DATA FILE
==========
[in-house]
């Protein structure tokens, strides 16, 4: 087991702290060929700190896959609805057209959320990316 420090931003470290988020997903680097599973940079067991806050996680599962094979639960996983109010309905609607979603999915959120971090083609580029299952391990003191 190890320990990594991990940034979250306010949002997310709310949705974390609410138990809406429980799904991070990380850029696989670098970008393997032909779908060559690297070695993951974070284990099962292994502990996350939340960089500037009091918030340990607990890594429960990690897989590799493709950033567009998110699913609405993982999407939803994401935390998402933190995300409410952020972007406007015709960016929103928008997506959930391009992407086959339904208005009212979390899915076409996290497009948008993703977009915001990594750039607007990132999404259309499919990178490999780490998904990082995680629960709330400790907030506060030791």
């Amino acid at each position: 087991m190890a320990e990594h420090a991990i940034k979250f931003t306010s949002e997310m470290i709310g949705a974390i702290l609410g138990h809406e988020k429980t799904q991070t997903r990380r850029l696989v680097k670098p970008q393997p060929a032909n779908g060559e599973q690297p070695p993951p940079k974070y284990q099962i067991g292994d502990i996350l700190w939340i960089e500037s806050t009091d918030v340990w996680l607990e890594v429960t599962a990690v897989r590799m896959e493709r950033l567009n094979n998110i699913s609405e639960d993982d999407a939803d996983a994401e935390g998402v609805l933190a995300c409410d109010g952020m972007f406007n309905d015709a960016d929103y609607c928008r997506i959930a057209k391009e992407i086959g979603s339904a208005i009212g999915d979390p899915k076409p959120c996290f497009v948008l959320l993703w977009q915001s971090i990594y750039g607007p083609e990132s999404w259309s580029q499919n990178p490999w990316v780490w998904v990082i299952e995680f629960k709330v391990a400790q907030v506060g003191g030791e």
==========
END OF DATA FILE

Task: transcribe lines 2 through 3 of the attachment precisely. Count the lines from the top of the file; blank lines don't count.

């Protein structure tokens, strides 16, 4: 087991702290060929700190896959609805057209959320990316 420090931003470290988020997903680097599973940079067991806050996680599962094979639960996983109010309905609607979603999915959120971090083609580029299952391990003191 190890320990990594991990940034979250306010949002997310709310949705974390609410138990809406429980799904991070990380850029696989670098970008393997032909779908060559690297070695993951974070284990099962292994502990996350939340960089500037009091918030340990607990890594429960990690897989590799493709950033567009998110699913609405993982999407939803994401935390998402933190995300409410952020972007406007015709960016929103928008997506959930391009992407086959339904208005009212979390899915076409996290497009948008993703977009915001990594750039607007990132999404259309499919990178490999780490998904990082995680629960709330400790907030506060030791």
């Amino acid at each position: 087991m190890a320990e990594h420090a991990i940034k979250f931003t306010s949002e997310m470290i709310g949705a974390i702290l609410g138990h809406e988020k429980t799904q991070t997903r990380r850029l696989v680097k670098p970008q393997p060929a032909n779908g060559e599973q690297p070695p993951p940079k974070y284990q099962i067991g292994d502990i996350l700190w939340i960089e500037s806050t009091d918030v340990w996680l607990e890594v429960t599962a990690v897989r590799m896959e493709r950033l567009n094979n998110i699913s609405e639960d993982d999407a939803d996983a994401e935390g998402v609805l933190a995300c409410d109010g952020m972007f406007n309905d015709a960016d929103y609607c928008r997506i959930a057209k391009e992407i086959g979603s339904a208005i009212g999915d979390p899915k076409p959120c996290f497009v948008l959320l993703w977009q915001s971090i990594y750039g607007p083609e990132s999404w259309s580029q499919n990178p490999w990316v780490w998904v990082i299952e995680f629960k709330v391990a400790q907030v506060g003191g030791e």